Estate planning for the business owner
Christopher Paul of McLane
There are more than 10 million small business owners in America. Seventy percent of family-owned businesses fail shortly after the transition to the next generation, often as a result of family discord, taxes, lack of liquidity or inexperienced management.
A good business succession plan as part of a comprehensive estate plan is critical to help ensure future success for everyone whose efforts have helped the business grow. It emphasizes the owner's commitment to the business's long-term growth and instills confidence with family members and key employees.
A plan that will succeed requires a great deal of careful thought. First, obtaining an accurate valuation of the business is critical in identifying and assessing potential tax and liquidity issues. Next, are family members involved in the business? Remember that ownership succession is not management succession and they need to be considered independently. Some other key issues the owner must consider include: a) timing of planned succession - at retirement or at death; b) method of ownership transfer; c) payment for the owner's interest; d) partners and/or family members as managers; and e) minimizing and paying capital gains and gift and estate taxes.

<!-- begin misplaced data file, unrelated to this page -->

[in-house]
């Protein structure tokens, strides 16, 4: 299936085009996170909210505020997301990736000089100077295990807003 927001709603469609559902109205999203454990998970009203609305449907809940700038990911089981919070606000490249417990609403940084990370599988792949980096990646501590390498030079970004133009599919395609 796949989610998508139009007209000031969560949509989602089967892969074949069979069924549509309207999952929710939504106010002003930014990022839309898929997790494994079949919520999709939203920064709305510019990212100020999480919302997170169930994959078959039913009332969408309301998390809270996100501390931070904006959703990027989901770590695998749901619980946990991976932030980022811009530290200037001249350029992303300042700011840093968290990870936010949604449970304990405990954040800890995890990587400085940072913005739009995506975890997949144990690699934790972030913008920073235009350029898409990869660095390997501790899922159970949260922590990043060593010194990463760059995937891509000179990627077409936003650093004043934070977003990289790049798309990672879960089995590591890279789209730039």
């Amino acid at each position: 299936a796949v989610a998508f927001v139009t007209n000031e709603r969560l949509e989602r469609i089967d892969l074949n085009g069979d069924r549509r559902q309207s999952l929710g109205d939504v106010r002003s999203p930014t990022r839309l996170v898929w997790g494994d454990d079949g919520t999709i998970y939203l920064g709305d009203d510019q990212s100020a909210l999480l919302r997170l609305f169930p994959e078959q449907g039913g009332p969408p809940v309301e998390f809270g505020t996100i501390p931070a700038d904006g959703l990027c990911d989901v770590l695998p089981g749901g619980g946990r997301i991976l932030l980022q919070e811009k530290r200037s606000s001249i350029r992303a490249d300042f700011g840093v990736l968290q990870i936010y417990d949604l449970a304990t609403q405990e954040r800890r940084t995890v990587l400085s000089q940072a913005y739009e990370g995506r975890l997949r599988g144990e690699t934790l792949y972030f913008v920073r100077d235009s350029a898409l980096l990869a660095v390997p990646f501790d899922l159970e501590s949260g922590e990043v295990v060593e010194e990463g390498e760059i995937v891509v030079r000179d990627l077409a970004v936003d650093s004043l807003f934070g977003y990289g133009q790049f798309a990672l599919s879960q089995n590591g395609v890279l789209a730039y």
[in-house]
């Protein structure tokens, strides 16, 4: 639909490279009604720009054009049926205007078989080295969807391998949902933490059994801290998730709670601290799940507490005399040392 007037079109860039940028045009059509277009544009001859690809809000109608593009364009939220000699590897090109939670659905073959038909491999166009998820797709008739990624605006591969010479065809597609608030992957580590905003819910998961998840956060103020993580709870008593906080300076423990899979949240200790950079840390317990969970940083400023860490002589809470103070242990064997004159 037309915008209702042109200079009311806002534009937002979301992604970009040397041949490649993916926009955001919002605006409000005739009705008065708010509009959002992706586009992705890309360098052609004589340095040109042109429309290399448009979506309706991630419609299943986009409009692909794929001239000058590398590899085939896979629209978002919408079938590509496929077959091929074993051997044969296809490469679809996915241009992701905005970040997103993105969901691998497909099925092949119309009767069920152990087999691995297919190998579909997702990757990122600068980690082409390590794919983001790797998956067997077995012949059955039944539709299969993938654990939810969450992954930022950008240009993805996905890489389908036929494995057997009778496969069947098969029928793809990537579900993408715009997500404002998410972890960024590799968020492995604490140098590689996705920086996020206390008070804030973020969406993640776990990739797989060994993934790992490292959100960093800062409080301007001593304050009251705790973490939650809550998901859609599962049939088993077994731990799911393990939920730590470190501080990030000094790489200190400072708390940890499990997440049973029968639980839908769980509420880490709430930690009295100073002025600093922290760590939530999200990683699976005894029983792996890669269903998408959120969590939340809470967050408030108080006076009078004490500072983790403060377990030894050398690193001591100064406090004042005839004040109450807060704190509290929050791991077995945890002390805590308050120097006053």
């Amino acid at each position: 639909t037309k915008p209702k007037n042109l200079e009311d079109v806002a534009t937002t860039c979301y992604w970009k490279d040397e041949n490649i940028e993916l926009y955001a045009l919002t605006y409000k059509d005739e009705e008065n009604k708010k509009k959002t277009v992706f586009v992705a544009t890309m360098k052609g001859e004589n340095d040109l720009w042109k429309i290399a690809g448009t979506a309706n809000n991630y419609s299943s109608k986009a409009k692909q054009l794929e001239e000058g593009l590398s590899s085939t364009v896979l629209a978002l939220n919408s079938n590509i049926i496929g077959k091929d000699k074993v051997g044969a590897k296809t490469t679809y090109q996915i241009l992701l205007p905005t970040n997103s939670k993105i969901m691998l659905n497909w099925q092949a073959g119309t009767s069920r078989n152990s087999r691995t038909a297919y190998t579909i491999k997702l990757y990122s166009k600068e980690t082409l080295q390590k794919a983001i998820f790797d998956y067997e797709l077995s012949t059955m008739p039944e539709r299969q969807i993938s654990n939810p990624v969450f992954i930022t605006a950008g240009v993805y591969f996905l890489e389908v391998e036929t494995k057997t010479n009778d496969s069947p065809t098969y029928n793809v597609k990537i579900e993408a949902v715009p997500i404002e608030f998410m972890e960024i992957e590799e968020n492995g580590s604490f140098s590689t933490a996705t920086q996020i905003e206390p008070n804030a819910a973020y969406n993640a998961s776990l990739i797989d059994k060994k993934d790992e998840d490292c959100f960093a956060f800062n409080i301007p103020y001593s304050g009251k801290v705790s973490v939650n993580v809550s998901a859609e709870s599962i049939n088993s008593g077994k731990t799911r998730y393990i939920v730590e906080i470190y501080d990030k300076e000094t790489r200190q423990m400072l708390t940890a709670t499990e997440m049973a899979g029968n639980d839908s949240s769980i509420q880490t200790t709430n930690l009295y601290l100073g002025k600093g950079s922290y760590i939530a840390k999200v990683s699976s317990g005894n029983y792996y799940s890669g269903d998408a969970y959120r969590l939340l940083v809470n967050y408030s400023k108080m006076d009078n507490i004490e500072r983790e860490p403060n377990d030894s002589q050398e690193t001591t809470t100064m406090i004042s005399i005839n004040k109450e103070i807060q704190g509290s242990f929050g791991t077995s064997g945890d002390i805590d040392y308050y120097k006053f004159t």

Start early. Developing an effective succession plan is a multi-phase process and each plan is unique. For example, the owner may need a formal Buy-Sell Agreement that prearranges the sale of the business interests to existing partners, key managers or others. Alternatively, a family limited partnership or limited liability company can assist in transferring the owner's business interest to family members. The use of succession planning tools such as grantor retained annuity trust, a sale to an intentionally defective grantor trust or sale in exchange for a self-canceling installment note may also be effective in reducing the value of the business for estate tax or gift tax purposes.
The best plans involve the counsel of independent professionals including financial planners, accountants, bankers and your attorney. The more time you allow yourself for thoughtful planning and implementation, the greater the probability of achieving the outcome you seek for the business and for your family.
Christopher Paul is an attorney in the Trust and Estates Department at the McLane Law Firm. He can be reached at 603-628-1335 or email@example.com.